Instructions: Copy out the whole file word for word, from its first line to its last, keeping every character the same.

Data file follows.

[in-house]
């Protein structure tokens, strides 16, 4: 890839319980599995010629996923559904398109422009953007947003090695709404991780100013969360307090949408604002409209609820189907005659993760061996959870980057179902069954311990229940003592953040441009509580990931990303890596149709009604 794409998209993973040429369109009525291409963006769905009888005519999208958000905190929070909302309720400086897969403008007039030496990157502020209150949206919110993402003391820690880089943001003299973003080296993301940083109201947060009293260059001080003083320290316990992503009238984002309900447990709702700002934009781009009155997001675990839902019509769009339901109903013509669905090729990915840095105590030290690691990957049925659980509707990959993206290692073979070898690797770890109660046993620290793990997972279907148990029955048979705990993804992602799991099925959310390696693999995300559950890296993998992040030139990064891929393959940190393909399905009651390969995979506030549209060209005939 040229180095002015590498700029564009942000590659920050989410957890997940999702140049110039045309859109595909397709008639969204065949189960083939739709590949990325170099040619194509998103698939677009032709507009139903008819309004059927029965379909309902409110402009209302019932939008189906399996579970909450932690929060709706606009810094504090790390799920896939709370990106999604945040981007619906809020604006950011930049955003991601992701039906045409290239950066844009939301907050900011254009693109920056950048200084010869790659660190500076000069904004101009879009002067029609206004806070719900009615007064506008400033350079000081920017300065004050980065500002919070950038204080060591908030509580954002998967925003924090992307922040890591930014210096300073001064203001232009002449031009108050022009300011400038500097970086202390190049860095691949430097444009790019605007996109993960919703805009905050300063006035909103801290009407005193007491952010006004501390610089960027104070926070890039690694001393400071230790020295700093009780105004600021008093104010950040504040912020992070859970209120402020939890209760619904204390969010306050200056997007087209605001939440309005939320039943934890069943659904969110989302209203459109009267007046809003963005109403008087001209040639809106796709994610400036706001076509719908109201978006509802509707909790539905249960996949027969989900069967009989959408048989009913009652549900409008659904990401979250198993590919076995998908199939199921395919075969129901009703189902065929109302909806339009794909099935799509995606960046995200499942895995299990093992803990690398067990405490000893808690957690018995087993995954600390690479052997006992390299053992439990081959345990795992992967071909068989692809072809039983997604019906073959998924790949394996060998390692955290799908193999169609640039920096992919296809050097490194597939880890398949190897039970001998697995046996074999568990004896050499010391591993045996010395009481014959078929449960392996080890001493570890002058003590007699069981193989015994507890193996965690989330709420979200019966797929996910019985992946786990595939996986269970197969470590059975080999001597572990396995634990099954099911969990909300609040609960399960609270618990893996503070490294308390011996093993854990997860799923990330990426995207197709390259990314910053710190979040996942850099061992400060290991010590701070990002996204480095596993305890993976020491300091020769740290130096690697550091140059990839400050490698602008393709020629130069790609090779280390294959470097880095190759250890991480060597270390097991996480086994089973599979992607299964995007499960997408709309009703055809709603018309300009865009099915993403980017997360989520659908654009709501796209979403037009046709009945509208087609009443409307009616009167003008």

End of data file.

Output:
[in-house]
């Protein structure tokens, strides 16, 4: 890839319980599995010629996923559904398109422009953007947003090695709404991780100013969360307090949408604002409209609820189907005659993760061996959870980057179902069954311990229940003592953040441009509580990931990303890596149709009604 794409998209993973040429369109009525291409963006769905009888005519999208958000905190929070909302309720400086897969403008007039030496990157502020209150949206919110993402003391820690880089943001003299973003080296993301940083109201947060009293260059001080003083320290316990992503009238984002309900447990709702700002934009781009009155997001675990839902019509769009339901109903013509669905090729990915840095105590030290690691990957049925659980509707990959993206290692073979070898690797770890109660046993620290793990997972279907148990029955048979705990993804992602799991099925959310390696693999995300559950890296993998992040030139990064891929393959940190393909399905009651390969995979506030549209060209005939 040229180095002015590498700029564009942000590659920050989410957890997940999702140049110039045309859109595909397709008639969204065949189960083939739709590949990325170099040619194509998103698939677009032709507009139903008819309004059927029965379909309902409110402009209302019932939008189906399996579970909450932690929060709706606009810094504090790390799920896939709370990106999604945040981007619906809020604006950011930049955003991601992701039906045409290239950066844009939301907050900011254009693109920056950048200084010869790659660190500076000069904004101009879009002067029609206004806070719900009615007064506008400033350079000081920017300065004050980065500002919070950038204080060591908030509580954002998967925003924090992307922040890591930014210096300073001064203001232009002449031009108050022009300011400038500097970086202390190049860095691949430097444009790019605007996109993960919703805009905050300063006035909103801290009407005193007491952010006004501390610089960027104070926070890039690694001393400071230790020295700093009780105004600021008093104010950040504040912020992070859970209120402020939890209760619904204390969010306050200056997007087209605001939440309005939320039943934890069943659904969110989302209203459109009267007046809003963005109403008087001209040639809106796709994610400036706001076509719908109201978006509802509707909790539905249960996949027969989900069967009989959408048989009913009652549900409008659904990401979250198993590919076995998908199939199921395919075969129901009703189902065929109302909806339009794909099935799509995606960046995200499942895995299990093992803990690398067990405490000893808690957690018995087993995954600390690479052997006992390299053992439990081959345990795992992967071909068989692809072809039983997604019906073959998924790949394996060998390692955290799908193999169609640039920096992919296809050097490194597939880890398949190897039970001998697995046996074999568990004896050499010391591993045996010395009481014959078929449960392996080890001493570890002058003590007699069981193989015994507890193996965690989330709420979200019966797929996910019985992946786990595939996986269970197969470590059975080999001597572990396995634990099954099911969990909300609040609960399960609270618990893996503070490294308390011996093993854990997860799923990330990426995207197709390259990314910053710190979040996942850099061992400060290991010590701070990002996204480095596993305890993976020491300091020769740290130096690697550091140059990839400050490698602008393709020629130069790609090779280390294959470097880095190759250890991480060597270390097991996480086994089973599979992607299964995007499960997408709309009703055809709603018309300009865009099915993403980017997360989520659908654009709501796209979403037009046709009945509208087609009443409307009616009167003008």